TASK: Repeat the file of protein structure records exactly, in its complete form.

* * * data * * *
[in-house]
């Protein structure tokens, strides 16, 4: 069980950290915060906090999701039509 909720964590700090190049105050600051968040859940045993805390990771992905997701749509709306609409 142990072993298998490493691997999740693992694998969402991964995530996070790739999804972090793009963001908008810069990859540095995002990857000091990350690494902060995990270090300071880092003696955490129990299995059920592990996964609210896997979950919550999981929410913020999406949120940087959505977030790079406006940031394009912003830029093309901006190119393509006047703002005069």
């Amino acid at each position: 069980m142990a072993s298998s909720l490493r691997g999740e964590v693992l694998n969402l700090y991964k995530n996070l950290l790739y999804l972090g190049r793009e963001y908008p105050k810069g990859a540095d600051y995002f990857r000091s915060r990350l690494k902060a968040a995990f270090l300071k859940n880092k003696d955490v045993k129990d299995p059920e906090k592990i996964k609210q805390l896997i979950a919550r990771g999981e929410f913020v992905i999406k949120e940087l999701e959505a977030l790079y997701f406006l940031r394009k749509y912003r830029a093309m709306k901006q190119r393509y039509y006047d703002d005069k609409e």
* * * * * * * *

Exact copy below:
[in-house]
């Protein structure tokens, strides 16, 4: 069980950290915060906090999701039509 909720964590700090190049105050600051968040859940045993805390990771992905997701749509709306609409 142990072993298998490493691997999740693992694998969402991964995530996070790739999804972090793009963001908008810069990859540095995002990857000091990350690494902060995990270090300071880092003696955490129990299995059920592990996964609210896997979950919550999981929410913020999406949120940087959505977030790079406006940031394009912003830029093309901006190119393509006047703002005069």
């Amino acid at each position: 069980m142990a072993s298998s909720l490493r691997g999740e964590v693992l694998n969402l700090y991964k995530n996070l950290l790739y999804l972090g190049r793009e963001y908008p105050k810069g990859a540095d600051y995002f990857r000091s915060r990350l690494k902060a968040a995990f270090l300071k859940n880092k003696d955490v045993k129990d299995p059920e906090k592990i996964k609210q805390l896997i979950a919550r990771g999981e929410f913020v992905i999406k949120e940087l999701e959505a977030l790079y997701f406006l940031r394009k749509y912003r830029a093309m709306k901006q190119r393509y039509y006047d703002d005069k609409e």